So how should we determine success? Success, in my mind, can be determined by how much you love what you are doing and the work that you are producing. Not love of self, which would be vain, but love of the product of your labor and the path that took you there. To evaluate ourselves in this manner requires internal reflection on what we are doing and why we are doing it. I think why we do something matters more than what we do. If you are constantly seeking validation from others, you'll be cutting yourself off from this "why" and focusing on the "what". Even though when focusing on the "why" we often produce an amazing and beautiful product (a good "what"). Focusing on the "what" and how it benefits our standing in a hierarchy would be a form of prostitution. Selling our time and effort solely for the gratification of others in order to raise our status in a, relatively speaking, meaningless hierarchy.

I should speak for a moment about the dilution of local hierarchies. To state that local hierarchies are meaningless might seem a little brash. But I think they are becoming even less important as the world becomes more connected. There's the old cliché statement about "big fish in a little pond". Well, the ponds are becoming ever more connected to each other. As they do, so do the hierarchies within. A pecking order can only have so many chickens in it, when the numbers get too big hierarchies break down. Individuals in large groups become essentially anonymous; hierarchal rank becomes ephemeral and fleeting. Status becomes temporary and driven by the moment. On the Internet, just because a large group of people thought you were wonderful last week doesn't mean they care this week. Our individual brains can't handle the multitude of faces and names we interact with each day in a connected world, let alone try and assign a relative ranking to them. We are beyond the capabilities of what we have evolved over the entirety of human history to be able to handle. I'm guessing from my own experience that we can handle 200 or so ranked people in our minds and maybe maintain familiarity with 1000 personalities. These numbers are minuscule drops in the vast oceans of people available to us through the windows to the online world we carry around with us every moment of our waking lives. Surely recognition of famous people extends beyond that, but just fame does not imply any level of trust or a working relationship. Very often the characters portrayed by famous actors in my own culture are not persons I'd trust, let alone give any level of rapport to the people beneath those masks. Anonymity is a fact of life when living as part of a hyper-connected world. It doesn't matter how famous you are, you're always certain to be able to find somebody that doesn't know you and doesn't care. So what are we to do?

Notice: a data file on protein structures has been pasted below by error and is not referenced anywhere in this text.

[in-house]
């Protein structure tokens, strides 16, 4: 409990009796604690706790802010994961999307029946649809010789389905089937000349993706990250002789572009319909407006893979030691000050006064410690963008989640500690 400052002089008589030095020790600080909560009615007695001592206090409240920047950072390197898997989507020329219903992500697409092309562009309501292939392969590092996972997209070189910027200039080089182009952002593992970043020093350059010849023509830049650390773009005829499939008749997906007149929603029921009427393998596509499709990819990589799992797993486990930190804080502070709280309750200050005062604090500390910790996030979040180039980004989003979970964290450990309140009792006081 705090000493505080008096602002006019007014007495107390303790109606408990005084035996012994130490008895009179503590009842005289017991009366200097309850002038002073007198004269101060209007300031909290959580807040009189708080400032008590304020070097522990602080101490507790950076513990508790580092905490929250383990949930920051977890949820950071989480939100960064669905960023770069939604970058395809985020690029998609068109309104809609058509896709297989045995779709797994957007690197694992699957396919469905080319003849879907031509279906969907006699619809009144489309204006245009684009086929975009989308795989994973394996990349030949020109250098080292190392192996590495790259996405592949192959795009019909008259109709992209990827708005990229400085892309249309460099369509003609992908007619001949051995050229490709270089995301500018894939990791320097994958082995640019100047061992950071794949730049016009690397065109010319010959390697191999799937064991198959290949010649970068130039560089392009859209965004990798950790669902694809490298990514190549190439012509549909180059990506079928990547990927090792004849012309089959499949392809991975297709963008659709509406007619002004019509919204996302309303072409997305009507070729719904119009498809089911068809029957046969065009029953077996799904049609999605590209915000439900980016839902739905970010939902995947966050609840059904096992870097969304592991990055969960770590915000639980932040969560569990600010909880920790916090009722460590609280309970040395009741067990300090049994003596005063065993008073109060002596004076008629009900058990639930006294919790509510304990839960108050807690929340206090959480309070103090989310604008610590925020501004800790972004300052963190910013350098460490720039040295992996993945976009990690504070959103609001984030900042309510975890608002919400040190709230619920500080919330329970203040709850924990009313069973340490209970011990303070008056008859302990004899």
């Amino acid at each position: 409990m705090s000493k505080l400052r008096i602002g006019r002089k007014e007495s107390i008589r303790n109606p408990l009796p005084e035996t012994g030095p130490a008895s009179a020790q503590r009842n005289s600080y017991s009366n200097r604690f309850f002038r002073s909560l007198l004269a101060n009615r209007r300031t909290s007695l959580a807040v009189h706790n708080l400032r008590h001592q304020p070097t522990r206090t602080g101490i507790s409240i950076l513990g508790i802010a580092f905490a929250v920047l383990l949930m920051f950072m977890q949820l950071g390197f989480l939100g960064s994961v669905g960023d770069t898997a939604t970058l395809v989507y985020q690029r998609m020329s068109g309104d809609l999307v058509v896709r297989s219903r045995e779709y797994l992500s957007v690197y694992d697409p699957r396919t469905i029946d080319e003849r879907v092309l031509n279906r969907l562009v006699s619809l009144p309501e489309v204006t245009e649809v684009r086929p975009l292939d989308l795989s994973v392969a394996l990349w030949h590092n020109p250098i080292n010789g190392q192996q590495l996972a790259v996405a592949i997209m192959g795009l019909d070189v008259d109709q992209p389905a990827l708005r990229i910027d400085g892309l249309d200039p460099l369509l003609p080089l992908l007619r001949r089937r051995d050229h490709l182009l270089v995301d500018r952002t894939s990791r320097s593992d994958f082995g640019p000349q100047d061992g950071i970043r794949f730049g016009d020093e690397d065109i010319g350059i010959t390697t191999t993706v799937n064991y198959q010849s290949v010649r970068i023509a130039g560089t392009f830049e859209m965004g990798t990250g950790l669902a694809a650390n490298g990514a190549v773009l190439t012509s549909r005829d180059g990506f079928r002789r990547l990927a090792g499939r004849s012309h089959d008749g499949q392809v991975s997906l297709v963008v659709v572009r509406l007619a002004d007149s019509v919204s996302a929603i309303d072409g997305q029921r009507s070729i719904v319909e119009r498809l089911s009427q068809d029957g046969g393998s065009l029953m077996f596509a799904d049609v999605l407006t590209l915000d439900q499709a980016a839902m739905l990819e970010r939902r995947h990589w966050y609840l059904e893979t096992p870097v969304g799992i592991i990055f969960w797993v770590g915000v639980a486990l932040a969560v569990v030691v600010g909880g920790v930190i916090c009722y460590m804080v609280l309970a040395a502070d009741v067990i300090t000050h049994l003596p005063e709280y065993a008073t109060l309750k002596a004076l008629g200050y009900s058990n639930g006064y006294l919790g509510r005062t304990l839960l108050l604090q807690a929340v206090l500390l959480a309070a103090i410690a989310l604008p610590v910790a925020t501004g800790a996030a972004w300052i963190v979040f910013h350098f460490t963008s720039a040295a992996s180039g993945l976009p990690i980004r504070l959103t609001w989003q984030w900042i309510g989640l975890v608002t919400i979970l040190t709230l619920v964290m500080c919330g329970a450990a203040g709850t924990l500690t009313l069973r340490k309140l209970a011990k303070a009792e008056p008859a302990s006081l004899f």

The answer: don't tie your happiness to where you are because where you are is temporary and doesn't matter most other places anyway. I'm not saying don't participate in established structures. A Marine needs to obey orders and is still responsible for those subordinate to him, follow that commitment you made through to completion no matter what. My bosses still determine the work I do for my pay, if I don't like that arrangement I'm free to find another job. Ensure that you work hard on or toward something you love and don't tie your happiness too much to what others think about your work. This kind of professional detachment means that you'll start thinking in innovative ways and taking the right risks to follow your gut. You need to do the work that you feel is important. To attempt to do the work you feel that others might want of you is to condescend to them. It's an attempt to game the game. To do this is to make the decision that what you love is a more pure thing than what they'd love and too good for them, so you're going to just produce whatever junk you think they want as though you can read their minds. I'm not saying this approach never works, but it does lack a purity of intent. And that cleanness of intent matters to me. I think that the truly great and transformative things can only be made this way. It's the only way we can fully commit ourselves to our work and go forth with clear conscience. When we work from and for our hearts, we work for god; an unequivocally greater thing than ourselves. Otherwise, we are just working for a pay check; is that how you want to spend the majority of your waking hours on this earth?